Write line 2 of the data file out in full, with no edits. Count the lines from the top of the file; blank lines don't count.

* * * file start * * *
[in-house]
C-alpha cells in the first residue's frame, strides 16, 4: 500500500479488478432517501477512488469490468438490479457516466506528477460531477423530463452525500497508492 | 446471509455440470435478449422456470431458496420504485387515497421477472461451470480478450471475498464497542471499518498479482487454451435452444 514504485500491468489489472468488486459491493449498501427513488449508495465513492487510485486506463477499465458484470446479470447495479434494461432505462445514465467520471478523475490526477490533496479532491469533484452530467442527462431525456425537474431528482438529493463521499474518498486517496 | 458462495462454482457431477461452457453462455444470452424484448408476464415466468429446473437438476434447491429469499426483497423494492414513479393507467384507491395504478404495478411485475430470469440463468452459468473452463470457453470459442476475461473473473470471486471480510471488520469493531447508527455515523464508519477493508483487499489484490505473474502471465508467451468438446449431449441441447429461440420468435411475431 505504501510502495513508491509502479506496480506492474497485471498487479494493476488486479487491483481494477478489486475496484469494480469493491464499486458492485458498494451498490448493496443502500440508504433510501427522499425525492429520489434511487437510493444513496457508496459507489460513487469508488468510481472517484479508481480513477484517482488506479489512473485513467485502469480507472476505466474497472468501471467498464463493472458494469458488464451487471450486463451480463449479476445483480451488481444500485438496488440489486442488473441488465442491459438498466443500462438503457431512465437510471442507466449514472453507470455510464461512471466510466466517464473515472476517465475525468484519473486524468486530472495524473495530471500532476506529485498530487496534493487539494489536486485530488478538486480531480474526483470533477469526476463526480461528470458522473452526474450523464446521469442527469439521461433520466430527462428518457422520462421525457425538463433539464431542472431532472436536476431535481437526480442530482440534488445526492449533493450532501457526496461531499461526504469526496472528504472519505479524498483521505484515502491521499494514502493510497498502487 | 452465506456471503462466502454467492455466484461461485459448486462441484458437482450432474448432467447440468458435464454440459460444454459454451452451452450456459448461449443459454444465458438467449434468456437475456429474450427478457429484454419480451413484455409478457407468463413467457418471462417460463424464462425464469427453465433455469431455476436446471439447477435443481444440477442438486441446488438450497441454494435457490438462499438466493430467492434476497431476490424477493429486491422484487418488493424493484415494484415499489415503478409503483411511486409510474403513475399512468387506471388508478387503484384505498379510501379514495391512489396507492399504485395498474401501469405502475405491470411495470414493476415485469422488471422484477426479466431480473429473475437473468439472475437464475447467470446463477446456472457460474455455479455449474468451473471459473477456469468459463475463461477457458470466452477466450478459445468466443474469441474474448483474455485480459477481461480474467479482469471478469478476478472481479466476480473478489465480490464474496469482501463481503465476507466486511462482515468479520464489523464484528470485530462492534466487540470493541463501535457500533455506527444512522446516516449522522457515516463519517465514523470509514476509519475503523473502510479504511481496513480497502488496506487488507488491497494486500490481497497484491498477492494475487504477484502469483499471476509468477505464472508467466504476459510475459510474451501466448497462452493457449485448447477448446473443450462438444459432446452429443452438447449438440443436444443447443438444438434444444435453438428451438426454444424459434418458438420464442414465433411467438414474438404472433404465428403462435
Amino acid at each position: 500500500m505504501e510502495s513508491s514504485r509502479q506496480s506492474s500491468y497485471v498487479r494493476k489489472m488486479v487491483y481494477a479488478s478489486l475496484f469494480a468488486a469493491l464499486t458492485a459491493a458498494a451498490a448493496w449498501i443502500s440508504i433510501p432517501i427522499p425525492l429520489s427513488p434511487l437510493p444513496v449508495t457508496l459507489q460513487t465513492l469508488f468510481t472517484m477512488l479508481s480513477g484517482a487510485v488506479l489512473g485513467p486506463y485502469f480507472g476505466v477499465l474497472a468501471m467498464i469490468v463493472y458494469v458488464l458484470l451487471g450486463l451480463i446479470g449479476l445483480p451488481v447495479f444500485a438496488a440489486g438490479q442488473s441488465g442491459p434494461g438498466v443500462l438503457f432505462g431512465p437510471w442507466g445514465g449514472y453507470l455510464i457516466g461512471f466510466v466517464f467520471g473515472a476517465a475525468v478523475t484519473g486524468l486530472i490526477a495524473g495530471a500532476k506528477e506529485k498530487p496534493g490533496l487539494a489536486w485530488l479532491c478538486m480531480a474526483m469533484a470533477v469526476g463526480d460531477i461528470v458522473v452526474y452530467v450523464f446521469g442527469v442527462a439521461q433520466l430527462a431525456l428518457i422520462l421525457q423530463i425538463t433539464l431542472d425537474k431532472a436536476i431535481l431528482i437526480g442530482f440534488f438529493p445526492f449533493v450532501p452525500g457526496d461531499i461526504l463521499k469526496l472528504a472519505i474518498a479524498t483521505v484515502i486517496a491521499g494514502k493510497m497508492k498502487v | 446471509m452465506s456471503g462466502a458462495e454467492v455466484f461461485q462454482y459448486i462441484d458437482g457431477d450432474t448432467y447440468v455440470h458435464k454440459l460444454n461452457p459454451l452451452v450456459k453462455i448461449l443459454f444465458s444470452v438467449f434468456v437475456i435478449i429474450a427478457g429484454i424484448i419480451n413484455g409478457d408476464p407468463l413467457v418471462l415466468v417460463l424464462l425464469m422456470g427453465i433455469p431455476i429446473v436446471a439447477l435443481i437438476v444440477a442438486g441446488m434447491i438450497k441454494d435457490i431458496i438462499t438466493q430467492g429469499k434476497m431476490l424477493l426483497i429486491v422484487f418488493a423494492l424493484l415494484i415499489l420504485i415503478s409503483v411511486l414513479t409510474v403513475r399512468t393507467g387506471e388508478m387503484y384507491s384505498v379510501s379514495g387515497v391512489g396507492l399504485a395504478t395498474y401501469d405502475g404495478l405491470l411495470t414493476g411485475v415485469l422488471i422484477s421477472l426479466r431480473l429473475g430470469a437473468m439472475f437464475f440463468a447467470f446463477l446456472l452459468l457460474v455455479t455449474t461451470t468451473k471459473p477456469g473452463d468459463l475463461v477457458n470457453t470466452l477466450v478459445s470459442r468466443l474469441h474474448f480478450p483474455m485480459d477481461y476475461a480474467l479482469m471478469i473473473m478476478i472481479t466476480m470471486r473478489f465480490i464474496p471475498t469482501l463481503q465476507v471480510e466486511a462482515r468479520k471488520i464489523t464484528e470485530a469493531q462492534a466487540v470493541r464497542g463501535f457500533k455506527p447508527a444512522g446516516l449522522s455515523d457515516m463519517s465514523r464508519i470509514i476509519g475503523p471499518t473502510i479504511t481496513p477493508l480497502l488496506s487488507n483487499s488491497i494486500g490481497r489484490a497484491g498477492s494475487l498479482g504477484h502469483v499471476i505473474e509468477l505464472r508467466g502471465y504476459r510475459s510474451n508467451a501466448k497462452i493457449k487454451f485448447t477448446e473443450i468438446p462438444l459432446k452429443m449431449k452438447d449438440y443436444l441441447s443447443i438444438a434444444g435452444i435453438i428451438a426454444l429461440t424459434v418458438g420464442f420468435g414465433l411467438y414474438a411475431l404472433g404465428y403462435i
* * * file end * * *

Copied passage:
C-alpha cells in the first residue's frame, strides 16, 4: 500500500479488478432517501477512488469490468438490479457516466506528477460531477423530463452525500497508492 | 446471509455440470435478449422456470431458496420504485387515497421477472461451470480478450471475498464497542471499518498479482487454451435452444 514504485500491468489489472468488486459491493449498501427513488449508495465513492487510485486506463477499465458484470446479470447495479434494461432505462445514465467520471478523475490526477490533496479532491469533484452530467442527462431525456425537474431528482438529493463521499474518498486517496 | 458462495462454482457431477461452457453462455444470452424484448408476464415466468429446473437438476434447491429469499426483497423494492414513479393507467384507491395504478404495478411485475430470469440463468452459468473452463470457453470459442476475461473473473470471486471480510471488520469493531447508527455515523464508519477493508483487499489484490505473474502471465508467451468438446449431449441441447429461440420468435411475431 505504501510502495513508491509502479506496480506492474497485471498487479494493476488486479487491483481494477478489486475496484469494480469493491464499486458492485458498494451498490448493496443502500440508504433510501427522499425525492429520489434511487437510493444513496457508496459507489460513487469508488468510481472517484479508481480513477484517482488506479489512473485513467485502469480507472476505466474497472468501471467498464463493472458494469458488464451487471450486463451480463449479476445483480451488481444500485438496488440489486442488473441488465442491459438498466443500462438503457431512465437510471442507466449514472453507470455510464461512471466510466466517464473515472476517465475525468484519473486524468486530472495524473495530471500532476506529485498530487496534493487539494489536486485530488478538486480531480474526483470533477469526476463526480461528470458522473452526474450523464446521469442527469439521461433520466430527462428518457422520462421525457425538463433539464431542472431532472436536476431535481437526480442530482440534488445526492449533493450532501457526496461531499461526504469526496472528504472519505479524498483521505484515502491521499494514502493510497498502487 | 452465506456471503462466502454467492455466484461461485459448486462441484458437482450432474448432467447440468458435464454440459460444454459454451452451452450456459448461449443459454444465458438467449434468456437475456429474450427478457429484454419480451413484455409478457407468463413467457418471462417460463424464462425464469427453465433455469431455476436446471439447477435443481444440477442438486441446488438450497441454494435457490438462499438466493430467492434476497431476490424477493429486491422484487418488493424493484415494484415499489415503478409503483411511486409510474403513475399512468387506471388508478387503484384505498379510501379514495391512489396507492399504485395498474401501469405502475405491470411495470414493476415485469422488471422484477426479466431480473429473475437473468439472475437464475447467470446463477446456472457460474455455479455449474468451473471459473477456469468459463475463461477457458470466452477466450478459445468466443474469441474474448483474455485480459477481461480474467479482469471478469478476478472481479466476480473478489465480490464474496469482501463481503465476507466486511462482515468479520464489523464484528470485530462492534466487540470493541463501535457500533455506527444512522446516516449522522457515516463519517465514523470509514476509519475503523473502510479504511481496513480497502488496506487488507488491497494486500490481497497484491498477492494475487504477484502469483499471476509468477505464472508467466504476459510475459510474451501466448497462452493457449485448447477448446473443450462438444459432446452429443452438447449438440443436444443447443438444438434444444435453438428451438426454444424459434418458438420464442414465433411467438414474438404472433404465428403462435